Ecological intelligence can provide a serious edge in survival situations because when you understand the wilderness or any other ecosystem, you have a better idea of what to expect in any given situation. It will help you to decide what crops do well in different areas, when to do crop rotation, and maximize the productivity of any plant you grow. In order to be truly self-sufficient, you must understand how to be a good steward of the land around you.

Conditioning for the Worst Case Scenario

One thing that a thru-hike will prepare you for above all else is strenuous, long-distance trekking. This may seem redundant, but until you participate in a thru-hike, you won’t understand the difference between hiking for 10 hours, and hiking those same 10 hours when you know that you have to do it again the next day, and the day after that, and soon. There are plenty of survival scenarios wherein public or personal transportation will no longer be a viable option for travel, and one of the most plausible would be the detonation of an electromagnetic pulse, or EMP, which destroys all electronics within it’s range. In the event of an EMP detonation, you will more likely than not find yourself walking out of wherever you are as most modern vehicles will be completely fried by the pulse. If the EMP does not affect your vehicle directly, it will certainly affect the gas distribution systems that allow you to refuel, meaning that most modes of locomotion are operating on borrowed time.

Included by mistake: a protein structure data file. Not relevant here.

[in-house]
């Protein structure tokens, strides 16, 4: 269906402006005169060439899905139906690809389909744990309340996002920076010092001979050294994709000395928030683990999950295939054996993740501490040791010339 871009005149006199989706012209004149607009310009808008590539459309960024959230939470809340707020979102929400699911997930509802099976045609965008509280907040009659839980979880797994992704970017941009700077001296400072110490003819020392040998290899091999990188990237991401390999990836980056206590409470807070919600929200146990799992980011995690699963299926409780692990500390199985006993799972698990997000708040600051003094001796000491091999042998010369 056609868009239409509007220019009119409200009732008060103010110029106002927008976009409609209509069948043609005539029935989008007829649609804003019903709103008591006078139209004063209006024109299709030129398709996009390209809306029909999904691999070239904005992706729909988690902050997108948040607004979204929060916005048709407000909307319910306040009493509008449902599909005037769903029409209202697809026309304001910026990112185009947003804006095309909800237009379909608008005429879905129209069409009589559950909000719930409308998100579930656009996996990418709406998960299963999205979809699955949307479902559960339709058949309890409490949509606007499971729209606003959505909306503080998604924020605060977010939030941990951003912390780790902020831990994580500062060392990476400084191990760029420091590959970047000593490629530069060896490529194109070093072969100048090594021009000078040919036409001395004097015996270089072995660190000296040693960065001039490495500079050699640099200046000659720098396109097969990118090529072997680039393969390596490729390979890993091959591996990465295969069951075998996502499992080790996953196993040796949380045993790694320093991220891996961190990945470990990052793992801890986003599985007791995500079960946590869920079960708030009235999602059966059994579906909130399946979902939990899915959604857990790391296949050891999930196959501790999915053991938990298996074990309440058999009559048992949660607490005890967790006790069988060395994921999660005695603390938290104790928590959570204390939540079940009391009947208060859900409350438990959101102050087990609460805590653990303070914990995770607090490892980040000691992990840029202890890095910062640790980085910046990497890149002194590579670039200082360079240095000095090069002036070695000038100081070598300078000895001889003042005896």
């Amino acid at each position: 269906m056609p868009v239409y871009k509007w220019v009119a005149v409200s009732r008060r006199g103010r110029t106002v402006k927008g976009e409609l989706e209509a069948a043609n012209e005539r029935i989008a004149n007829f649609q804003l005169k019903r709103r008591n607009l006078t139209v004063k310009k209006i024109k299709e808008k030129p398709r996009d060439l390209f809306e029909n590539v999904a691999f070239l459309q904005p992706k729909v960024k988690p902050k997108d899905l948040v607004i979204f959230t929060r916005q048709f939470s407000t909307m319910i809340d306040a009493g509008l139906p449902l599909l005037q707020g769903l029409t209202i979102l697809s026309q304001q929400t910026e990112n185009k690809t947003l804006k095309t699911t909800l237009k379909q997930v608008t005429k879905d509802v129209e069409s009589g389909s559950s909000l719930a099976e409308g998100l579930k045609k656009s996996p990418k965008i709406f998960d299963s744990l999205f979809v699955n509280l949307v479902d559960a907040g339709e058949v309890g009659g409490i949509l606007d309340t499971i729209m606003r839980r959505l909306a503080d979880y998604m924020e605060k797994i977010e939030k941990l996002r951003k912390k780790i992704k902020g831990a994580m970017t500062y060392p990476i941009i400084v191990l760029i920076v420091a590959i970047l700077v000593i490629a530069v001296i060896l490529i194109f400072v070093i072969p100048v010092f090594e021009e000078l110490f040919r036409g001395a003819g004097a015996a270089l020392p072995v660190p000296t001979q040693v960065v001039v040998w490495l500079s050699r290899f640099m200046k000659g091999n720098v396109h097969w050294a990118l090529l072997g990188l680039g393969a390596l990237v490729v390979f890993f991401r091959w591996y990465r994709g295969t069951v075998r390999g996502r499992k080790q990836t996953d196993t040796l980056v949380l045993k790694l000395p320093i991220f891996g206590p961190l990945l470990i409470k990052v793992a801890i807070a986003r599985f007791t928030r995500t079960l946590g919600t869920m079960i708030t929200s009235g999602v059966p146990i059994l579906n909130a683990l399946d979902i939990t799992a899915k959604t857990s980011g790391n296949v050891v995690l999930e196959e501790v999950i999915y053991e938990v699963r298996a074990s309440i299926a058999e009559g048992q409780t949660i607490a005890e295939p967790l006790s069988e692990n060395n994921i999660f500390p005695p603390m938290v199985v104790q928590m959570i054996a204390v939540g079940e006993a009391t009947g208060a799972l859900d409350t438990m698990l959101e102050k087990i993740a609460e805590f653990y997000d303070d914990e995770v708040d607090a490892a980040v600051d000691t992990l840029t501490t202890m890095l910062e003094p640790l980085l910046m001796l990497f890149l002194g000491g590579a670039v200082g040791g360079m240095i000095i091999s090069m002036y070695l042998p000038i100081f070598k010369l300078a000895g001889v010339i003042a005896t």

Hiking Rest

Some cities are built to be far more walkable than others, with easily identifiable and accessible pedestrian walkways that lead to any part of a city, and exceptional public transportation. However, in a survival situation, the likelihood that you’ll be riding public transportation any time soon dwindles down to nil, and there are no guarantees that regularly used walking paths are still safe to travel on. Thru-hiking often relies on traditional map and compass navigation as portable GPS units can have spotty reception. This knowledge can help you with ingress and egress of a city safely, allowing you to plot and navigate your own route.

Whether your goal is surviving within a city, or striking out into the wilderness until whatever dire situation that has occurred blows over, thru-hiking is an excellent way to prepare your mind and body for the experience. Thru-hiking helps you to act better under pressure, make smarter decisions in a shorter amount of time, prepare for the long-term more easily through the practice of minimalism, and help you to survive through an understanding of whatever environment you find yourself in. It also doesn’t hurt that many of America’s most famous thru-hiking trails contain some of the most powerfully beautiful landscapes in the entire world.

Author Bio:

Ross Cowan is a freelance writer who lives in Idaho. He enjoys white-water rafting, long camping trips with his partner and dog, and is an avid hiker. Follow Ross on his Twitter @RossCowanWrites.